What Is a Statute of Limitations?
A statute of limitations is a law that prescribes the time period in which a plaintiff may file a lawsuit. If the plaintiff files their lawsuit after the statute of limitations for their claims has expired, their case will be dismissed, and they will have no remedy for their injuries. In personal injury cases, the statute of limitations typically begins to run on the date the plaintiff was injured. In some cases, the statute of limitations will begin to run on the date the plaintiff discovered or should have discovered their injury. Statutes of limitations vary from state to state and by the type of case, so it is important that you check your state’s statute of limitations if you are considering filing a personal injury lawsuit.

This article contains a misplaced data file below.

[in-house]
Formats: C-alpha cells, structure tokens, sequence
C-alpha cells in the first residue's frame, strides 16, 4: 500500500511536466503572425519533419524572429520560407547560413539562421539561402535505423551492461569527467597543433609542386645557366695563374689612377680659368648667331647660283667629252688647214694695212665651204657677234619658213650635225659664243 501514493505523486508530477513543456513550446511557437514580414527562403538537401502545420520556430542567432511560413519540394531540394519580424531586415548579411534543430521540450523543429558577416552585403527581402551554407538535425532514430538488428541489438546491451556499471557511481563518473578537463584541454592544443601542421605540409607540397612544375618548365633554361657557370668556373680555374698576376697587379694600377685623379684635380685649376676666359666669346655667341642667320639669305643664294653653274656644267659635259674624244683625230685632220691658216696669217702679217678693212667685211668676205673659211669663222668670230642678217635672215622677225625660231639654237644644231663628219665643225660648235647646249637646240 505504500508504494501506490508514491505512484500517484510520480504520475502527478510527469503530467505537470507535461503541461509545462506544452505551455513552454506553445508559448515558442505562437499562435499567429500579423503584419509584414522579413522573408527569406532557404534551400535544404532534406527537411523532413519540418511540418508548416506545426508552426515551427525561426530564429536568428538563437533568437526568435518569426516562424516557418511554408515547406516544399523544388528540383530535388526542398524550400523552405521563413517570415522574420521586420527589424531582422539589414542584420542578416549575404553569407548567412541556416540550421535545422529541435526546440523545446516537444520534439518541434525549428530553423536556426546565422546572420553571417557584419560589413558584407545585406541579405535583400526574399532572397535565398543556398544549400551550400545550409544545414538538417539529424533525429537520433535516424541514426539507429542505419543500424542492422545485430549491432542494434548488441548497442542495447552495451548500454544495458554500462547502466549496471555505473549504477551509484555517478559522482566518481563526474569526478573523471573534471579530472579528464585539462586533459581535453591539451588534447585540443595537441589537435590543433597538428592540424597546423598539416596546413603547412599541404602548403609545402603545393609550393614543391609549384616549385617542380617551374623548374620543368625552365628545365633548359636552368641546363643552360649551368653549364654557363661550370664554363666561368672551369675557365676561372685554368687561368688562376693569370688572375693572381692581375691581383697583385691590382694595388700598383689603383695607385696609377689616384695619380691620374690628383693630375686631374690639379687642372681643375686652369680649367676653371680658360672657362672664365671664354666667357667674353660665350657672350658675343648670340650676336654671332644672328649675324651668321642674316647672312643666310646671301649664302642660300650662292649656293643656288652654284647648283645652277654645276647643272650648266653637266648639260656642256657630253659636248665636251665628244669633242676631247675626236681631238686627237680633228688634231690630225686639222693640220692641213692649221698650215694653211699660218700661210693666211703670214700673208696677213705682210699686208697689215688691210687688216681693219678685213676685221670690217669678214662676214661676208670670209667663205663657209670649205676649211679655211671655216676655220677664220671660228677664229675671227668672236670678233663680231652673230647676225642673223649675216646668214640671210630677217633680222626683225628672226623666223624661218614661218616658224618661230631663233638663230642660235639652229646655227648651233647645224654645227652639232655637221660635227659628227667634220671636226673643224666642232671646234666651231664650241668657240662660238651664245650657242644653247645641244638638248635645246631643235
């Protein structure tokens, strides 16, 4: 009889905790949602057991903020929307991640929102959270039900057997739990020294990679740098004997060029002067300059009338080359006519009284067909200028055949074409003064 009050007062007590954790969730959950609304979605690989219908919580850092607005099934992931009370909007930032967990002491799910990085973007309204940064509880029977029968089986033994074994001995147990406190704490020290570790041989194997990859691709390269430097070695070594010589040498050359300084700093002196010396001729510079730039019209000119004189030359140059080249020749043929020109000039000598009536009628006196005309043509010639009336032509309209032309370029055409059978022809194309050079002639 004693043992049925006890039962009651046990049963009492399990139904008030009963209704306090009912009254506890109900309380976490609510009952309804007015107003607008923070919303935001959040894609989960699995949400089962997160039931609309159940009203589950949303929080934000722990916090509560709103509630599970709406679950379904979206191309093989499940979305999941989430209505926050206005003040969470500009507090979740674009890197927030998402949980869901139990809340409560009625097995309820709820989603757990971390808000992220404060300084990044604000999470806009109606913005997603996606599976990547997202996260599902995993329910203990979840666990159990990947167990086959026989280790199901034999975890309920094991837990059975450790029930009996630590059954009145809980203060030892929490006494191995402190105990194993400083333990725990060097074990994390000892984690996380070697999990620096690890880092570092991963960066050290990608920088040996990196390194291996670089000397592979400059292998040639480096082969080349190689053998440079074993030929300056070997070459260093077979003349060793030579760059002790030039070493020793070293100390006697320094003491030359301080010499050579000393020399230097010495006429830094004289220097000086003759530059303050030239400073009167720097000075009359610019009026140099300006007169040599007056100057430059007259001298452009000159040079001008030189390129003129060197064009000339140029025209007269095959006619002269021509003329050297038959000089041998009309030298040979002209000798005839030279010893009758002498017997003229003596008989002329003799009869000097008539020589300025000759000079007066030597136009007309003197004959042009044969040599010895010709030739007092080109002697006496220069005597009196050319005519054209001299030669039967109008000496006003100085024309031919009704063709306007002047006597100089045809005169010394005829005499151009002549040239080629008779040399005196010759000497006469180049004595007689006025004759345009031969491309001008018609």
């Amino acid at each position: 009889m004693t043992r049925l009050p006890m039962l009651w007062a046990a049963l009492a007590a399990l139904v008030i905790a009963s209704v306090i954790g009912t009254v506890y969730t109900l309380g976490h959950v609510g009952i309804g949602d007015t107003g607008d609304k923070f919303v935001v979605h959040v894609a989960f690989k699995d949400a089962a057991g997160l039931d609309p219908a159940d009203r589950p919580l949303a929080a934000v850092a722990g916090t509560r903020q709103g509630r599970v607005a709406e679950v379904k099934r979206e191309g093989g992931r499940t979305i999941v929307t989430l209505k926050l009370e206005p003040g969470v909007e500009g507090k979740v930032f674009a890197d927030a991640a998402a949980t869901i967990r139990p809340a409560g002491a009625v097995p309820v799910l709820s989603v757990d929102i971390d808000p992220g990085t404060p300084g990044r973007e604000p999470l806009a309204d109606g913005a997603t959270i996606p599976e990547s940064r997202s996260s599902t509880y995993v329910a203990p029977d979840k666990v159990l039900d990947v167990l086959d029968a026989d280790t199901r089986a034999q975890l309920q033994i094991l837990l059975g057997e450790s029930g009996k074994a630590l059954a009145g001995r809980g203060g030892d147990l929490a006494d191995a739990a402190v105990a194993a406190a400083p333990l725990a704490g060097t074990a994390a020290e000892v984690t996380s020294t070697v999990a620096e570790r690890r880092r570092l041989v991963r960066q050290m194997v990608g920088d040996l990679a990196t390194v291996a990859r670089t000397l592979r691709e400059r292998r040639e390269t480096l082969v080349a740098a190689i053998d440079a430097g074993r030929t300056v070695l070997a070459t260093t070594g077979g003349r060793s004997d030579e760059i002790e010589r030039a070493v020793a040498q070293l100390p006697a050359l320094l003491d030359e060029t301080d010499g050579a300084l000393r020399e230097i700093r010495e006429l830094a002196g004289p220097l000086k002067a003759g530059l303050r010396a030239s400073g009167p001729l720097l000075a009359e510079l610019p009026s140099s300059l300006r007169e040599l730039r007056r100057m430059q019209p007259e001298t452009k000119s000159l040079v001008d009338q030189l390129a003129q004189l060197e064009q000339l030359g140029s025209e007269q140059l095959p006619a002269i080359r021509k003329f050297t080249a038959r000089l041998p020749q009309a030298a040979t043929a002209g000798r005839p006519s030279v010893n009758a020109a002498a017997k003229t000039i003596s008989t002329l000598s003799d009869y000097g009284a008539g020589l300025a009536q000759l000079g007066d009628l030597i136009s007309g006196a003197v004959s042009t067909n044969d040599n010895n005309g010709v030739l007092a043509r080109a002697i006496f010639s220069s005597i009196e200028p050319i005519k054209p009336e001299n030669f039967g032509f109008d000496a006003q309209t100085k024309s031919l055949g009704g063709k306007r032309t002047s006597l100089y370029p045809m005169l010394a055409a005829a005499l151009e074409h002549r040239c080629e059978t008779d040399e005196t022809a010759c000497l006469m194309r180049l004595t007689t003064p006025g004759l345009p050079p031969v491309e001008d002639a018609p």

There are, however, a few ways to extend, or toll, the statute of limitations past the number of years prescribed by the statute.
A court will toll the statute of limitations applicable to a plaintiff’s claims if an extenuating circumstance makes it unfair to bar the plaintiff’s case. The doctrine of equitable tolling allows a court to extend the statute of limitations if the plaintiff did not discover their injury until after the statute of limitations expired, despite having exercised all reasonable care and dili